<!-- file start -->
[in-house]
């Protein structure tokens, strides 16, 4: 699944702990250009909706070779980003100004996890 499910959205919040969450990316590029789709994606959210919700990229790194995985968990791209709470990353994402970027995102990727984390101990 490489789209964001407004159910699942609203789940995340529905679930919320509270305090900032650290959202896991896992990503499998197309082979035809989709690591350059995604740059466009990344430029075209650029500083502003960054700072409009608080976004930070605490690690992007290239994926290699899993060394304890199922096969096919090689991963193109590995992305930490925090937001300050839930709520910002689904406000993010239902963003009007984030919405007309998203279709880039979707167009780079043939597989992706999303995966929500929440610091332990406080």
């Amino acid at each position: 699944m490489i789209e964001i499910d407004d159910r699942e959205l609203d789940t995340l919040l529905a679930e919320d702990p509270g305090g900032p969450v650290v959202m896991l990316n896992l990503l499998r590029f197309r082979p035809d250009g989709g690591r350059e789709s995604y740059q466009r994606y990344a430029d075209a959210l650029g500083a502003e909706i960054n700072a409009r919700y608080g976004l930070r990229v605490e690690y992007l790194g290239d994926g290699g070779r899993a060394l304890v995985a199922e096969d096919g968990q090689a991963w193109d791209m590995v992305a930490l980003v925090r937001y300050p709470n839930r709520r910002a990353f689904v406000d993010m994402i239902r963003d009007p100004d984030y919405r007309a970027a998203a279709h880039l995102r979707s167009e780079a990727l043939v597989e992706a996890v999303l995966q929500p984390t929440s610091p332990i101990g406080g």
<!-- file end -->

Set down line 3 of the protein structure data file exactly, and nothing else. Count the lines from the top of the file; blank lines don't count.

């Amino acid at each position: 699944m490489i789209e964001i499910d407004d159910r699942e959205l609203d789940t995340l919040l529905a679930e919320d702990p509270g305090g900032p969450v650290v959202m896991l990316n896992l990503l499998r590029f197309r082979p035809d250009g989709g690591r350059e789709s995604y740059q466009r994606y990344a430029d075209a959210l650029g500083a502003e909706i960054n700072a409009r919700y608080g976004l930070r990229v605490e690690y992007l790194g290239d994926g290699g070779r899993a060394l304890v995985a199922e096969d096919g968990q090689a991963w193109d791209m590995v992305a930490l980003v925090r937001y300050p709470n839930r709520r910002a990353f689904v406000d993010m994402i239902r963003d009007p100004d984030y919405r007309a970027a998203a279709h880039l995102r979707s167009e780079a990727l043939v597989e992706a996890v999303l995966q929500p984390t929440s610091p332990i101990g406080g």